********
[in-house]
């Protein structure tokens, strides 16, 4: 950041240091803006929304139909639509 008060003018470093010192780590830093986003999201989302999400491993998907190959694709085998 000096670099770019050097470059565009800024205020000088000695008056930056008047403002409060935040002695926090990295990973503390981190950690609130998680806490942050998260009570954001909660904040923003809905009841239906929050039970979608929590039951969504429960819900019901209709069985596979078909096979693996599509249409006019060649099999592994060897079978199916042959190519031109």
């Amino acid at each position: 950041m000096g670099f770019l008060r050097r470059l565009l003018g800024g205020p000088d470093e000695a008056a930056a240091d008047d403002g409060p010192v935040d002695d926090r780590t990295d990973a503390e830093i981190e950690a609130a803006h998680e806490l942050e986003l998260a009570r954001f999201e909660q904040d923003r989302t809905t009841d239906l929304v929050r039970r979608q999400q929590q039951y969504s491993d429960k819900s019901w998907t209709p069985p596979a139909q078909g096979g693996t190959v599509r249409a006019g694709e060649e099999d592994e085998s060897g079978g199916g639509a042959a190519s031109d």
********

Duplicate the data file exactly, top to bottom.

[in-house]
């Protein structure tokens, strides 16, 4: 950041240091803006929304139909639509 008060003018470093010192780590830093986003999201989302999400491993998907190959694709085998 000096670099770019050097470059565009800024205020000088000695008056930056008047403002409060935040002695926090990295990973503390981190950690609130998680806490942050998260009570954001909660904040923003809905009841239906929050039970979608929590039951969504429960819900019901209709069985596979078909096979693996599509249409006019060649099999592994060897079978199916042959190519031109």
């Amino acid at each position: 950041m000096g670099f770019l008060r050097r470059l565009l003018g800024g205020p000088d470093e000695a008056a930056a240091d008047d403002g409060p010192v935040d002695d926090r780590t990295d990973a503390e830093i981190e950690a609130a803006h998680e806490l942050e986003l998260a009570r954001f999201e909660q904040d923003r989302t809905t009841d239906l929304v929050r039970r979608q999400q929590q039951y969504s491993d429960k819900s019901w998907t209709p069985p596979a139909q078909g096979g693996t190959v599509r249409a006019g694709e060649e099999d592994e085998s060897g079978g199916g639509a042959a190519s031109d």